|Ceramium botryocarpum and C. secundatum re-evaluated|
|Cocquyt, E.; Maggs, C.; Provan, J. (2005). Ceramium botryocarpum and C. secundatum re-evaluated, in: Mees, J. et al. (Ed.) (2005). VLIZ Young Scientists' Day, Brugge, Belgium 25 February 2005: book of abstracts. VLIZ Special Publication, 20: pp. 24|
|In: Mees, J.; Seys, J. (Ed.) (2005). VLIZ Young Scientists' Day, Brugge, Belgium 25 February 2005: book of abstracts. VLIZ Special Publication, 20. Vlaams Instituut voor de Zee (VLIZ): Oostende. X, 129 pp., more|
|In: VLIZ Special Publication. Vlaams Instituut voor de Zee (VLIZ): Oostende. ISSN 1377-0950, more|
Taxonomy; Ceramium botryocarpum A.W.Griffiths ex Harvey, 1848 [WoRMS]; Ceramium secundatum Lyngbye, 1819 [WoRMS]; ANE, British Isles [gazetteer]; Marine
In the British Isles the genus Ceramium is represented by 15 species, divided into to groups. The two groups without cortical spines are (1) fully corticated species and (2) those with ecorticated internodes. Group 1 species are very difficult to distinguish. In particular the key morphological features that discriminate between C. botryocarpum and C. secundatum include the number of periaxial cells and presence of adventitious branching (Maggs and Hommersand, 1993). However, these features may be influenced by the environment. By using various molecular markers, growing cultures in different conditions and crossing experiments we aim to clarify the relationship between the species of group 1.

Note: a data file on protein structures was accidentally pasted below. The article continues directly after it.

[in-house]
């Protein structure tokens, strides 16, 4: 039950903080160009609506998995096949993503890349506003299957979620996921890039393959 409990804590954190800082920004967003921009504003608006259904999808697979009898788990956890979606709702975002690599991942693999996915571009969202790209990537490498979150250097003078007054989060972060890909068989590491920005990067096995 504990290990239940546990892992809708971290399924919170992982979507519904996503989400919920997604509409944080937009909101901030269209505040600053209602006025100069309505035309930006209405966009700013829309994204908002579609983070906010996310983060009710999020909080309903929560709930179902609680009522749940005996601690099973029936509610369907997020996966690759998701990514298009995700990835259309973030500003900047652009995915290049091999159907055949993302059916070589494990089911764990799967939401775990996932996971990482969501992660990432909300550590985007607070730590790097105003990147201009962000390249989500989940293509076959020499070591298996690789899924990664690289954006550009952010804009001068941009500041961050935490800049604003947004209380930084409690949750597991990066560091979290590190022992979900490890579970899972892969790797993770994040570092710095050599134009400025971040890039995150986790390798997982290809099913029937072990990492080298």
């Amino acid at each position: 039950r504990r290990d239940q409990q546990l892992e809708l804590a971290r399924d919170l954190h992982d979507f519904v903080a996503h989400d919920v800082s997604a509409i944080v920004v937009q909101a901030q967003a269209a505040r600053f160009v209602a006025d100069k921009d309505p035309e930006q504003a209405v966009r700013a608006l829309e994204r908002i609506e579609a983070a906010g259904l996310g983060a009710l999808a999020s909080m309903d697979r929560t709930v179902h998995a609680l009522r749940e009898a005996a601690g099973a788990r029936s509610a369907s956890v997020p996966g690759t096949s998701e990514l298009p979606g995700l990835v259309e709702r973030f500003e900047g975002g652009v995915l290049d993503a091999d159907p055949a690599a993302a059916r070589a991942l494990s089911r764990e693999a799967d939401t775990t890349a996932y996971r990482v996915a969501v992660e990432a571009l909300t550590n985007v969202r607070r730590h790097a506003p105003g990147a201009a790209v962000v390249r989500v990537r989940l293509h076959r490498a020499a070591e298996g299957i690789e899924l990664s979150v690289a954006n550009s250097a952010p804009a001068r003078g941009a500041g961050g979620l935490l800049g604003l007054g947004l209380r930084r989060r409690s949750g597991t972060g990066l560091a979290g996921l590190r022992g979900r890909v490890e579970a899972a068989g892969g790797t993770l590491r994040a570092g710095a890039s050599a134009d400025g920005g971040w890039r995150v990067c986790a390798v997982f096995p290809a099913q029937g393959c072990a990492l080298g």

Analysis of the formalin preserved vouchers showed that C. botryocarpum and C. secundatum are morphologically almost identical. They only differ in the number of periaxial cells (6-7 for C. botryocarpum and 7-8 for C. secundatum) and by the more robust, larger thallus of C. secundatum. Culture studies showed that the morphology of Ceramium is highly influenced by the environment. There was crossing with formation of tetrasporophytes between C. botryocarpum and C. secundatum. The phylogenetic analysis with the chloroplast marker (tufA/rpl31) and the mitochondrial marker (cox2-3 spacer, Gabrielsen 2002) clearly demonstrate that C. botryocarpum and C. secundatum are not respectively monophyletic. Analysis of multiple samples and with different techniques confirmed that C. botryocapum Griffiths ex Harvey (1848) is a later synonym of C. secundatum Lyngbye (1819).